Ronald Reagan’s Lessons for the Chen Guangcheng Case

“Give me a lever long enough and a fulcrum on which to place it, and I shall move the world.” That’s what Archimedes, the Greek mathematician, said 2,300 years ago. And that’s what Chen Guangcheng, the blind rights lawyer who escaped house arrest in rural China in a dash to the U.S. Embassy in Beijing, tried to do.

Chen’s lever was the nobility of his cause to protect Chinese women from forced abortions and sterilizations. That lever was made long by friends who used social media and a congressional hearing to highlight that cause.

The fulcrum he used was American power—the presence in China of the American secretaries of state and treasury, there to negotiate matters of security and trade.

And the world that Chen moved—the world of international affairs—was one that would have ignored him and his cause had he not suddenly placed his long lever on that temporary but solid fulcrum.


It may well be that, in the end, that world will win. The brute power of a China intent on controlling its people may rob Chen of his lever, his fulcrum, and his fleeting chance to move the world. It now looks as though he’ll be allowed to leave for the U.S., ostensibly to study, and to take his immediate family with him—a face-saving solution for both China and the U.S., with no guarantee of safety for his extended family and supporters.

But it doesn’t have to be that way. And here President Obama has something to learn from one of his predecessors, President Reagan.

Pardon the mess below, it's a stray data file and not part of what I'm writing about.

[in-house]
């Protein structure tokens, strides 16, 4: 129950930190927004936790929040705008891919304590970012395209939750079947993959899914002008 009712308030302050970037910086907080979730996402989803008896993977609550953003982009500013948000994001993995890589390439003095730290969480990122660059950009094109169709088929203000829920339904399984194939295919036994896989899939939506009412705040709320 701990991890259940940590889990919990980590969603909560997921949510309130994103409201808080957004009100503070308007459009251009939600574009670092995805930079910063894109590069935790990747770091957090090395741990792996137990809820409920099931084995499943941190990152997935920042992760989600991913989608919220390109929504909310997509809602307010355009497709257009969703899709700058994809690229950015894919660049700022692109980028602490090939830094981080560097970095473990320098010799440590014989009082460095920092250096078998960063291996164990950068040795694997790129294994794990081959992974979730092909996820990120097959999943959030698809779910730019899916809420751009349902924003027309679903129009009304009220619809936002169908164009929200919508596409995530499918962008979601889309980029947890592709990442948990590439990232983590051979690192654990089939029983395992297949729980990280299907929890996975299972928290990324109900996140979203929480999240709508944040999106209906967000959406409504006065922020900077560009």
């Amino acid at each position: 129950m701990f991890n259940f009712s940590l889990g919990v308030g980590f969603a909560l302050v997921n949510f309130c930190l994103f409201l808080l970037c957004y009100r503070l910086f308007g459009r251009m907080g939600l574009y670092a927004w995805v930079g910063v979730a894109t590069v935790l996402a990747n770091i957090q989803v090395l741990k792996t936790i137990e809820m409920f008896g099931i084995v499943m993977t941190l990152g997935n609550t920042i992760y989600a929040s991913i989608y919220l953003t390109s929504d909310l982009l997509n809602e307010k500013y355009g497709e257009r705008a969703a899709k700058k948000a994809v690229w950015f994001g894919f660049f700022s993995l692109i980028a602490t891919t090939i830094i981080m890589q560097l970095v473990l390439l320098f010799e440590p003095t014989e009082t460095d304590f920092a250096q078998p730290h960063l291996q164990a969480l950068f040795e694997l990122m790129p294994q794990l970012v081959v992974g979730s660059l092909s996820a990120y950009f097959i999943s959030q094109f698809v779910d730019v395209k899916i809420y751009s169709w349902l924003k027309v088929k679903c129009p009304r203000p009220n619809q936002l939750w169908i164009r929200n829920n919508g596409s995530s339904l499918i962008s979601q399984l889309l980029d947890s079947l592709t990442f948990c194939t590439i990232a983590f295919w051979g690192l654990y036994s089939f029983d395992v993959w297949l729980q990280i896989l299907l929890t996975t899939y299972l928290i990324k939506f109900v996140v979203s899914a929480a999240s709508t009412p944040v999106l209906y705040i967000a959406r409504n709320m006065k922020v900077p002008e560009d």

In 1986 Reagan orchestrated the release of Natan Sharansky, a prominent Soviet dissident, from a Siberian labor camp. International pressure laid the groundwork, and diplomats helped, but what the president did was crucial. After he got out, Sharansky said: “They tried their best to find a place where I was isolated. But all the resources of a superpower cannot isolate the man who hears a voice of freedom, a voice I heard from the very chamber of my soul.” Sharansky’s voice was magnified, Reagan kept up the pressure, the human rights of Russians were strengthened, and the world was changed.

Chen can’t see, but in the chamber of his soul he’s heard that same voice of freedom. And now he pleads its cause for the people of China. In his dealings with China, President Obama should raise the cause of human rights to the highest level. At the very least he should insist that none of Chen’s extended family and none of the colleagues who helped him is punished. And he should make it clear to the Chinese authorities that he’ll never abandon the human rights of their people.

That land needs Chen’s voice, even from abroad; these days, it can be magnified by social media. And so does the cause of decency in the hardheaded world of international affairs. It’s a world that can be moved for the good, but only if the ancient wisdom of Archimedes is heeded. The lever of dissent has to be long, and the fulcrum—the immovable determination of the American president—has to be steady.